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What my overseas trip taught me about my job.

What my overseas trip taught me about my job.

I love words. Written words in books, word searches, word play, listening and talking with others and analysing them in my job as a paediatric speech pathologist. However, I didn’t realise just how important they were to me until I was no longer competent in using them.

I have been dreaming of overseas travel since I was a child, but it wasn’t until this year (after university, marriage and raising children) that I achieved it. I decided to attend Spielwarenmesse (Toy Fair) in Nuremberg Germany to see the latest toys, trends and connect with companies for my business Small Moments Speech & Play. As I was going all that way, I decided to visit Italy, France and England. While my husband was joining me in England, the rest of my journey was on my own.

I had dabbled in learning three languages on DuoLingo, but I departed with only the very basics and hoping that Google Translate would save the day. The best advice I was given before my trip was to learn to say ‘Hello, Do you speak English?’ and apologising for mangling the language.

Many Europeans had some English and I respected that their bilingual ability put their language skills way ahead of mine. I was able to watch others to get some hint of what to do and interpreted visuals on signs to guide me. And yes, Google Translate did help, but technology failed me in the first few days when my eSim didn’t work, and I could only use the app when I was connected to Wi-Fi. After being so used to reaching for my phone, suddenly, I couldn’t easily ask for help or navigate the environment, and I found it anxiety-inducing. It was then that my learning really began.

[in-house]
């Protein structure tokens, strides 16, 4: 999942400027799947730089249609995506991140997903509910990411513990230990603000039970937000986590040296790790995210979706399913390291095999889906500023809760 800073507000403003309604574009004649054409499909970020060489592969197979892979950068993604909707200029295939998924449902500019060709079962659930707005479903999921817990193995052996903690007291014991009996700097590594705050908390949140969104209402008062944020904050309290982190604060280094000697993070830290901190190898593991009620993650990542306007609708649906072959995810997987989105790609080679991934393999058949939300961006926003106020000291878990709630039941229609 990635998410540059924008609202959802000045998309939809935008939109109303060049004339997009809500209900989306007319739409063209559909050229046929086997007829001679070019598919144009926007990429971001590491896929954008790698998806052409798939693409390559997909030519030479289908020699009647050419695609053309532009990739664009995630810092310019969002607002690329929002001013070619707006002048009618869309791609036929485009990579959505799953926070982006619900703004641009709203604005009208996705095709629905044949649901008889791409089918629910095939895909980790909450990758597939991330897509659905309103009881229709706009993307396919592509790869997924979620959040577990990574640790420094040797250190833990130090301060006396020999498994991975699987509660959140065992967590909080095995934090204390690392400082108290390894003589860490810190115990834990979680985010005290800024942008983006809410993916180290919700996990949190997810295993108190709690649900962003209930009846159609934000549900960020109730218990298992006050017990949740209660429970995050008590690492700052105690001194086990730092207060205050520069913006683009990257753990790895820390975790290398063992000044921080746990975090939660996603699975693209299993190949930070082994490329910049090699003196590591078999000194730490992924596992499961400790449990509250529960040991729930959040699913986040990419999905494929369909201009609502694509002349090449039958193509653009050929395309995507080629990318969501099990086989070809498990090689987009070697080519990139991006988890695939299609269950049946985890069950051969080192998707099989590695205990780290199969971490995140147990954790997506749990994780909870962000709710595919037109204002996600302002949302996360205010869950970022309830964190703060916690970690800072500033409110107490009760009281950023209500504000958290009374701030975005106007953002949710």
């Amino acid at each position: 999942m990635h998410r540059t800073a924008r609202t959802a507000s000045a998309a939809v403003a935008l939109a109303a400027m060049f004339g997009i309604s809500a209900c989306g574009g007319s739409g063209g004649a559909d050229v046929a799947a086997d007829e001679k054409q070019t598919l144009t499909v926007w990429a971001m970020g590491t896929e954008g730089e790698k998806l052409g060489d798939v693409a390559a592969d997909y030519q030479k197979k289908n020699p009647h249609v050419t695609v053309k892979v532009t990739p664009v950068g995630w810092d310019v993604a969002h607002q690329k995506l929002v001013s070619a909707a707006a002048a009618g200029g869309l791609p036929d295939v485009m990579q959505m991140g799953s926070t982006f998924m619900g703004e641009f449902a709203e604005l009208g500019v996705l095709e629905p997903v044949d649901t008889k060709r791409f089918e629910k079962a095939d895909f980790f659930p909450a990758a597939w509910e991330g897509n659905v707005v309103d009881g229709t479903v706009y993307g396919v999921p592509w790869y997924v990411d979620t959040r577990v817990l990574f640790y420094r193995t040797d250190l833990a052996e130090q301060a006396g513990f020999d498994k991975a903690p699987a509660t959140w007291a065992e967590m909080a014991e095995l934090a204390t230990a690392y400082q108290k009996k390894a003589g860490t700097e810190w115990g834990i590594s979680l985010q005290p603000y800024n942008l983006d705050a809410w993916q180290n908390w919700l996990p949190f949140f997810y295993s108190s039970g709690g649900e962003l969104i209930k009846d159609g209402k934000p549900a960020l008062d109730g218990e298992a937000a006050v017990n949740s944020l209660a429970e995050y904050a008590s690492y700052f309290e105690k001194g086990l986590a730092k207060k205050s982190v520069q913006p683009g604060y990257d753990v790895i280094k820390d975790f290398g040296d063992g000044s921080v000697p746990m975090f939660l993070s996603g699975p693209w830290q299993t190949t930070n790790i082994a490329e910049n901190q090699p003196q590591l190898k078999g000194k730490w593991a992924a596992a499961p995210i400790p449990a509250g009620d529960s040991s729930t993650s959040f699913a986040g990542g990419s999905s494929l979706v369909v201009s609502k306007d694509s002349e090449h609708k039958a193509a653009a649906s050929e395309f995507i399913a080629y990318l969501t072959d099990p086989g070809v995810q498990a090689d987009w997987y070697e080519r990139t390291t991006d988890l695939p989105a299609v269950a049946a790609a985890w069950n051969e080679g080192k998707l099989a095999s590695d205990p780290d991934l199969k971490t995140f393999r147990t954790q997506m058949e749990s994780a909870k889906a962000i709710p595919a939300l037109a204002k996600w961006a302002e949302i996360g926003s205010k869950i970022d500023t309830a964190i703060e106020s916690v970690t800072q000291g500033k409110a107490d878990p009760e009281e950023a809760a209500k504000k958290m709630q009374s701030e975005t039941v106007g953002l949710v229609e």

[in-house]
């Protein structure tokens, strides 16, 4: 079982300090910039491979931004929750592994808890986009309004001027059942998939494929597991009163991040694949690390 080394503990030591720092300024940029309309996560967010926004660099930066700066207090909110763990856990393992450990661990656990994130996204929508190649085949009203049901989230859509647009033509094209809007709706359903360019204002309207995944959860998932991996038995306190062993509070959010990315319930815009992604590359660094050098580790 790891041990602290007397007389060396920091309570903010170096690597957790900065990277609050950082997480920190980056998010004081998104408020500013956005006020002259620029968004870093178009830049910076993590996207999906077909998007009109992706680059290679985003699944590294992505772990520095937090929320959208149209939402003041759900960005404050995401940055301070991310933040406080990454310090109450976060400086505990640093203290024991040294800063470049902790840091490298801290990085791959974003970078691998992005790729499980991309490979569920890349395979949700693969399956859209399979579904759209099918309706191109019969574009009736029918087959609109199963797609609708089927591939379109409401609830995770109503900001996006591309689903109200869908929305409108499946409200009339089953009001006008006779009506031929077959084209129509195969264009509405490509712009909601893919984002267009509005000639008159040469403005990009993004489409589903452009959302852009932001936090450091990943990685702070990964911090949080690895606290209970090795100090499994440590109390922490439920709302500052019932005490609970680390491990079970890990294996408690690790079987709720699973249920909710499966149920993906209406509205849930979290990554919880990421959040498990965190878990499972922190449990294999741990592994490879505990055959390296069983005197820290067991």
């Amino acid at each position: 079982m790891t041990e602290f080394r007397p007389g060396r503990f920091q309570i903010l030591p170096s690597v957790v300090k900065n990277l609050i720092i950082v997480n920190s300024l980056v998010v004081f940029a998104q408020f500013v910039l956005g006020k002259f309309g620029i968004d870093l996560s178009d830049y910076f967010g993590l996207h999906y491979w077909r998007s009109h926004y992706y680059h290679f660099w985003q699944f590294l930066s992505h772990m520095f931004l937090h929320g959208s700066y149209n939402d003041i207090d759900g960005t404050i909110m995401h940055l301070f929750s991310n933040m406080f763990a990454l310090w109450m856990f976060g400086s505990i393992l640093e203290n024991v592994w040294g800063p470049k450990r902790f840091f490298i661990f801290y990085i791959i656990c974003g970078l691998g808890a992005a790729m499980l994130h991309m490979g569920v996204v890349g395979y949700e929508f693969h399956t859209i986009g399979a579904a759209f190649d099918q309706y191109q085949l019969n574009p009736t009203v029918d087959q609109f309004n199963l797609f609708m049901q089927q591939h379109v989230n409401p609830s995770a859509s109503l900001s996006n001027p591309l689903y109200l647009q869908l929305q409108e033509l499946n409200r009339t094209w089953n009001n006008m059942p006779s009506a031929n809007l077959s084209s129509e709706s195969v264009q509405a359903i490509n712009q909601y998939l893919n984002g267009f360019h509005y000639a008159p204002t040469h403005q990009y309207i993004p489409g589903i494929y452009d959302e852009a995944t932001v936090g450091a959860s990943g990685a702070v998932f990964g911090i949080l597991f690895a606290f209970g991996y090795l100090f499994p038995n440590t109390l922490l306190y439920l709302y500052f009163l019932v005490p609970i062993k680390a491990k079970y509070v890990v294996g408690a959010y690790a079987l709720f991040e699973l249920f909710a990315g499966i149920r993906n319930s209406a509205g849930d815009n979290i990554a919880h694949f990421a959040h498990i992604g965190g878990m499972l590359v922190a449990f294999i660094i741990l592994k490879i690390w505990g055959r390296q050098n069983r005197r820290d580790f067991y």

I had not realised how much being competent in language has helped me in life. While I have a really good understanding of speech and language development, disorders, diagnosis and treatment, it has been a very long time since I have FELT what it is like not to be able to communicate.

After 24 years as a speech pathologist, I had forgotten how difficult it can be to try new sounds, words and sentences and then encounter communication failure. I started thinking about how I could better reassure kids, to make them feel more comfortable or brave enough to try new skills. As adults, we need to remember how complex learning is and I am even more determined to help parents and teachers build support for children as they grow.

In Italy, I had the most amazing spinach dish that I wanted the recipe for. I found the right phrase on Google Translate and gave it my best shot but the restaurateur couldn’t understand me and spoke no English. Instead, I showed him my phone, and he got his phone out as well. Slowly we typed in our questions and answers, and showed each other our responses. We stayed patient, gave each other time to process, and were willing to persist through the communication barriers. We were both on equal footing and had a shared wish to communicate.

Many children I work with have communication devices or apps to communicate with known as Augmentative and Alternative Communication or AAC. Sometimes these devices are left in the bag at school or stayed switched off on the desk for a variety of reasons, but often it’s a lack of confidence or knowledge on how to use the device or understanding its benefits. Being a good communication partner is an important responsibility and patience and empathy is at its heart. We can take the time and make a commitment to work to remove the power imbalance that a communication difficulty creates. We can also ensure that non-speaking children always have access to a means to communicate.